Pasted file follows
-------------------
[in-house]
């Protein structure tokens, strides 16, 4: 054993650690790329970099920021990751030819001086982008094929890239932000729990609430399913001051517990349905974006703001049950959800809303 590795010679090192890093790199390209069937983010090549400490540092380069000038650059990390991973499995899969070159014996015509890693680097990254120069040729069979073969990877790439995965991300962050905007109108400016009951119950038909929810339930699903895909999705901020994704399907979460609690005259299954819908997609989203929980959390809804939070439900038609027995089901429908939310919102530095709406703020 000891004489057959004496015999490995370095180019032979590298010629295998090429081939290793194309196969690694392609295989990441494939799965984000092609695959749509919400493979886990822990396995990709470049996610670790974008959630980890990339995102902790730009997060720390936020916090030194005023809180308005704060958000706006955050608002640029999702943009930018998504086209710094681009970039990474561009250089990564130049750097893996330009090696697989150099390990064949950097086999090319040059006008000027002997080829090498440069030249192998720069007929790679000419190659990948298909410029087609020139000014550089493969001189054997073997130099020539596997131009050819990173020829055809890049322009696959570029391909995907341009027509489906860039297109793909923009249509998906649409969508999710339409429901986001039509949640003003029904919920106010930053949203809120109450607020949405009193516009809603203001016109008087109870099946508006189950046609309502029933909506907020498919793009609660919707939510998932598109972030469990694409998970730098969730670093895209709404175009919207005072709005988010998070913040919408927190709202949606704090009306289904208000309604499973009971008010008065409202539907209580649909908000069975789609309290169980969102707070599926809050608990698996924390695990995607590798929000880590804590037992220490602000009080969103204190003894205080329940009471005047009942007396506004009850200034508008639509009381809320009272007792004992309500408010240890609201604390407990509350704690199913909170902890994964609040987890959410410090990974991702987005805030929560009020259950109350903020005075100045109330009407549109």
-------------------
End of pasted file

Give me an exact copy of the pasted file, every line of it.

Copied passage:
[in-house]
């Protein structure tokens, strides 16, 4: 054993650690790329970099920021990751030819001086982008094929890239932000729990609430399913001051517990349905974006703001049950959800809303 590795010679090192890093790199390209069937983010090549400490540092380069000038650059990390991973499995899969070159014996015509890693680097990254120069040729069979073969990877790439995965991300962050905007109108400016009951119950038909929810339930699903895909999705901020994704399907979460609690005259299954819908997609989203929980959390809804939070439900038609027995089901429908939310919102530095709406703020 000891004489057959004496015999490995370095180019032979590298010629295998090429081939290793194309196969690694392609295989990441494939799965984000092609695959749509919400493979886990822990396995990709470049996610670790974008959630980890990339995102902790730009997060720390936020916090030194005023809180308005704060958000706006955050608002640029999702943009930018998504086209710094681009970039990474561009250089990564130049750097893996330009090696697989150099390990064949950097086999090319040059006008000027002997080829090498440069030249192998720069007929790679000419190659990948298909410029087609020139000014550089493969001189054997073997130099020539596997131009050819990173020829055809890049322009696959570029391909995907341009027509489906860039297109793909923009249509998906649409969508999710339409429901986001039509949640003003029904919920106010930053949203809120109450607020949405009193516009809603203001016109008087109870099946508006189950046609309502029933909506907020498919793009609660919707939510998932598109972030469990694409998970730098969730670093895209709404175009919207005072709005988010998070913040919408927190709202949606704090009306289904208000309604499973009971008010008065409202539907209580649909908000069975789609309290169980969102707070599926809050608990698996924390695990995607590798929000880590804590037992220490602000009080969103204190003894205080329940009471005047009942007396506004009850200034508008639509009381809320009272007792004992309500408010240890609201604390407990509350704690199913909170902890994964609040987890959410410090990974991702987005805030929560009020259950109350903020005075100045109330009407549109």